ONEIDA, NY — Stability. That one word was on everyone’s lips during a recent discussion of the 2014 Farm Bill.
Dairy and crop farmers and representatives from the New York Farm Bureau joined U.S. Representative Richard Hanna (R-22) at the HP Hood milk processing plant on Feb. 13 to weigh the impact of the new legislation on Central New York farmers, and they all agreed the five-year bill is an improvement over the previous versions.
“It brings consistency of supply on our end,” said Rick Kovarik, director of operations for the Hood plant, which packages 45 million gallons of milk annually.
“We can get the product and keep it in production here. It’s a fresh, good, safe and wholesome supply. We used to have a problem at times with the supply whenever the market got tight. The stability takes the volatility out of the market.”
The majority of intake at this plant comes from farms within a 50-mile radius, which includes Madison, Oneida and Onondaga counties in the heart of the upstate region.
Rep. Hanna explained, “The farm bill gives stability to New York farmers instead of merely just extending the current, outdated policies. It transitions to a more modern dairy support system and supports the kinds of farming seen in New York, such as specialty crops and organics.”
The bill will make improvements in these key areas: dairy, crops, organics, rural development (i.e. broadband computer access), conservation (farmland protection and improved water infrastructure), and aid to beginning farmers (discounts on crop insurance and credit opportunities). It will give low-income students and seniors greater access to nutritious produce at farmer’s markets and food banks, and benefit consumers overall by developing new food hubs, and distribution and transportation networks.
Another piece of good news: the 2014 Farm Bill is projected to reduce the deficit by almost $17 billion over 10 years, according to the non-partisan Congressional Budget Office.
Two new programs are called Agriculture Risk Coverage and Price Loss Coverage (PLC), designed to help farmers when crop prices or revenue are low. In the PLC program, farmers will receive payments if the crop price falls below a certain “target” price.
Starting Sept. 1, dairy farmers can participate in a new “margin” system or the current one allowed under the crop insurance, but not both. The new bill also eliminates the current 70-year price support system.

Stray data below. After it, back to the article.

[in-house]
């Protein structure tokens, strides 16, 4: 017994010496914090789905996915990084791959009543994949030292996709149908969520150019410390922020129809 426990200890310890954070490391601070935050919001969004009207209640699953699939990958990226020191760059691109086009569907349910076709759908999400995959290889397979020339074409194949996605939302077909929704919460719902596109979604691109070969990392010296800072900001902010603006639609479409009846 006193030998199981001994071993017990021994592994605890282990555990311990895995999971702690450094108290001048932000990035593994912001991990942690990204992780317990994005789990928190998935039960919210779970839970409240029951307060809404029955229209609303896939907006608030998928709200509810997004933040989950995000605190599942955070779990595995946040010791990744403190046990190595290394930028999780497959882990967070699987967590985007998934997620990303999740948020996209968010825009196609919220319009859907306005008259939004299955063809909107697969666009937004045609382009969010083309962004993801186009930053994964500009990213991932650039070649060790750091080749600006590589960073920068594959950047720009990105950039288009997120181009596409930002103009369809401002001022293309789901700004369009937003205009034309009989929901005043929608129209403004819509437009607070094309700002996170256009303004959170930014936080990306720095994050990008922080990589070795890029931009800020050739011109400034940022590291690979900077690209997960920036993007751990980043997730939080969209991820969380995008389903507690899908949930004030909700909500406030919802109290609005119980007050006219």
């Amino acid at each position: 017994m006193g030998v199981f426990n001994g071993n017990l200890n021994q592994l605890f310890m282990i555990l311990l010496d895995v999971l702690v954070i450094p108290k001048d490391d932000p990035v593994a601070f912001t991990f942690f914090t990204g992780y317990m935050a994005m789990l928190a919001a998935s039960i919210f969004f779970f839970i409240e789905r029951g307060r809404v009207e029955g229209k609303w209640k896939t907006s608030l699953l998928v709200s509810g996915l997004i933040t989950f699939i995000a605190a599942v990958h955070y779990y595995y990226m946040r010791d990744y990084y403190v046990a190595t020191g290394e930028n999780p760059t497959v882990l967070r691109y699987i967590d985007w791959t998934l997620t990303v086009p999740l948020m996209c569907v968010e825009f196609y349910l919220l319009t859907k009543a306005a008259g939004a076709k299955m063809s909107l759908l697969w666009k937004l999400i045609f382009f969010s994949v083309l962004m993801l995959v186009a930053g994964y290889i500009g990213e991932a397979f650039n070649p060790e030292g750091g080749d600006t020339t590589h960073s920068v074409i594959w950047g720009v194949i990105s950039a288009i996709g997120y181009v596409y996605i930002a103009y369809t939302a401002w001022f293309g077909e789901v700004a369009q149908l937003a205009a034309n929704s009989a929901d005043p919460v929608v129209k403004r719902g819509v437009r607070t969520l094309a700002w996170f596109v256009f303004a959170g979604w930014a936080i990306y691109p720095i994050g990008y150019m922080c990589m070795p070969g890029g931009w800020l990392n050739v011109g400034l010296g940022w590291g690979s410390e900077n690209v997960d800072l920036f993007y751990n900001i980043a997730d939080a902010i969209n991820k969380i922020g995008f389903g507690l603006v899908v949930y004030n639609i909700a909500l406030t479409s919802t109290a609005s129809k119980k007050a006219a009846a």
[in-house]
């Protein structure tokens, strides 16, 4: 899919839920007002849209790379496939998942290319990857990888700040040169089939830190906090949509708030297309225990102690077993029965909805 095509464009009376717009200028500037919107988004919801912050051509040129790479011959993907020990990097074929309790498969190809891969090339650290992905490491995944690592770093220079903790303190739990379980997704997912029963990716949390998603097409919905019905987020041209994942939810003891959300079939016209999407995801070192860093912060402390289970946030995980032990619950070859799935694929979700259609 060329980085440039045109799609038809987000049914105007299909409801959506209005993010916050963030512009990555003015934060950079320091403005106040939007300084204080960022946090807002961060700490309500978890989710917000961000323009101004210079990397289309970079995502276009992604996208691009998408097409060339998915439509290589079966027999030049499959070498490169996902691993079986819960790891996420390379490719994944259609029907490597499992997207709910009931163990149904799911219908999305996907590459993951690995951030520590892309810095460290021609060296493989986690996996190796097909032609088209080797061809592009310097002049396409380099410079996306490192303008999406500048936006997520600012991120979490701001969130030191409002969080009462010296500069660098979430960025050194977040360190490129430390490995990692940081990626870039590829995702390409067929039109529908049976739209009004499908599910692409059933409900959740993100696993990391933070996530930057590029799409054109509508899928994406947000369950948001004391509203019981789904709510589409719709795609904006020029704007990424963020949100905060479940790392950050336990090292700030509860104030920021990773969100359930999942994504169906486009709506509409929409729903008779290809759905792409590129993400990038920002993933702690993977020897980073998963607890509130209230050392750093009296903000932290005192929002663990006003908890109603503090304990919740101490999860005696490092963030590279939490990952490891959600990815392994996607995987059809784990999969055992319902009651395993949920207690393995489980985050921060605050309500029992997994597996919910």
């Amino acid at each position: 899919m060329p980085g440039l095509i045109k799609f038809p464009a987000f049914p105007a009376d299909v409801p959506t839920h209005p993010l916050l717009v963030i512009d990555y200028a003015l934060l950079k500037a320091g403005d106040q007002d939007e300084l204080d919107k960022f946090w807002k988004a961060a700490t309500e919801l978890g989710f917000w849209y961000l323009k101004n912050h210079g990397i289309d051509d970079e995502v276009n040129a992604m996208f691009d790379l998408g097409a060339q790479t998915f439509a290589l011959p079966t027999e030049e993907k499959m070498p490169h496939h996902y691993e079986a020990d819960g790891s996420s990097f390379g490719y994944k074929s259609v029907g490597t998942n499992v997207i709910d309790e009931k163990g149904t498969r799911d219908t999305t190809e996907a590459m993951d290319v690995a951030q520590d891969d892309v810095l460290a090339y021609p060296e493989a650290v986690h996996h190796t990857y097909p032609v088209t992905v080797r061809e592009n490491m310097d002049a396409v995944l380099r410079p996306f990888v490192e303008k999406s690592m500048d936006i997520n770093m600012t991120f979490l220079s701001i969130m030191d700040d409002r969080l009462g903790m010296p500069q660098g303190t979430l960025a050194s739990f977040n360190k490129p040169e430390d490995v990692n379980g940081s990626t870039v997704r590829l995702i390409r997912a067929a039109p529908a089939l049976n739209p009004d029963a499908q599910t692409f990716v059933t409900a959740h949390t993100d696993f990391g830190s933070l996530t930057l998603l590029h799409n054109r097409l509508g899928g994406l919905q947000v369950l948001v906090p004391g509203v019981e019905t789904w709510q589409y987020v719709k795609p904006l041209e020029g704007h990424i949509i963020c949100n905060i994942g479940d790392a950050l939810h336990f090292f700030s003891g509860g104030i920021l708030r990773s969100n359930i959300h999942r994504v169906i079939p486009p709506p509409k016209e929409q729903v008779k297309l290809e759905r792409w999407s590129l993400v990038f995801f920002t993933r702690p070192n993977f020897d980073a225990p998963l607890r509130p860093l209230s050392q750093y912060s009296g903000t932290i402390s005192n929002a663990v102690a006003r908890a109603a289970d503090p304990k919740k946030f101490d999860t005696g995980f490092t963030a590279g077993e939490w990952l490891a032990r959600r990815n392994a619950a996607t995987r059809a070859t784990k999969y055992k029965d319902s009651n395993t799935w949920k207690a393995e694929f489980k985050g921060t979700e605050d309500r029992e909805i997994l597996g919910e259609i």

If a dairy farmer has less than 200 cows, the bill provides additional incentives with a 25 percent reduction in premiums for the first two years of the program. Producers could elect to cover 25 percent to 90 percent of their production base on margins ranging from $4 to $8 per hundredweight, and increase their insurance in 50 cent increments.
John Wagner, area field advisor of the Madison County Farm Bureau, thinks farmers will be pleased with the price supports, crop insurance and margin management policies, even though “there are still a lot of ideas to be flushed out.”
He is familiarizing himself with the new insurance proposals and helping other farmers understand the policies, “but each individual producer will have to look at his business model and determine their needs and what’s best for them,” he said.
The new policies are not expected to affect the price that consumers pay for milk either.
Darrell Griff, a District 5 director for the Farm Bureau, raises pasture-fed beef, hogs and sheep in the village of Hamilton, also in Madison County. “Even though I don’t raise specialty crops, we didn’t have any safety nets in the previous farm bill and now we do,” he said. “In the past, imagine trying to make out a household budget and now knowing your income and expenses. The insurance policy gives us stability and will help us determine our budgets.”
Ben Simons, a dairy farmer in Remsen, approves of the farm bill from several different perspectives. Two years ago, he began transitioning from a conventional farm to both organic dairy and crops like corn, soybeans and hay. He has just 80 cows.
He is also treasurer of the Boonville Dairy Co-op, a network of 35 to 40 family farms. “There’s no question that this is not the best farm bill for everyone,” he commented, “but with all the uncertainty there used to be in the milk pricing formula, this will give us more assurance in the price of milk.
“The margin insurance program will give us stability at a time when the cost of milk is uncertain. If the price of milk drops dramatically, there will be a safety net. Personally, this means a lot to me.”
Farmers who have specialty crops like fruits and vegetables, nuts and nursery crops will benefit from Specialty Crop Block Grants and the Specialty Crop Research Initiative.
Simons thanked the Hood company and the congressman. “It’s hard to walk into a grocery store these days and not to see aisles of organic products,” he added. “Thanks for helping to support research for agriculture and for organics.”
As he responded to questions from the media, Hanna admitted the new farm bill is “not perfect,” but one of the most important benefits is helping local farmers in getting fresh produce to market with improved transportation. He also wants to see American farmers increase crop and beef exports. He gave praise to organic farmers for their “lifestyle choice and long-term commitment.”
One shortcoming in the farm bill, however, was its failure to address immigration reform. Many farmers have complained about a lack of a skilled workforce or long-term workers. “If a farmer is able to get cabbage in the ground, he might not be able to get it out. It’s important for agriculture to have access to a simpler immigration program,” said Hanna.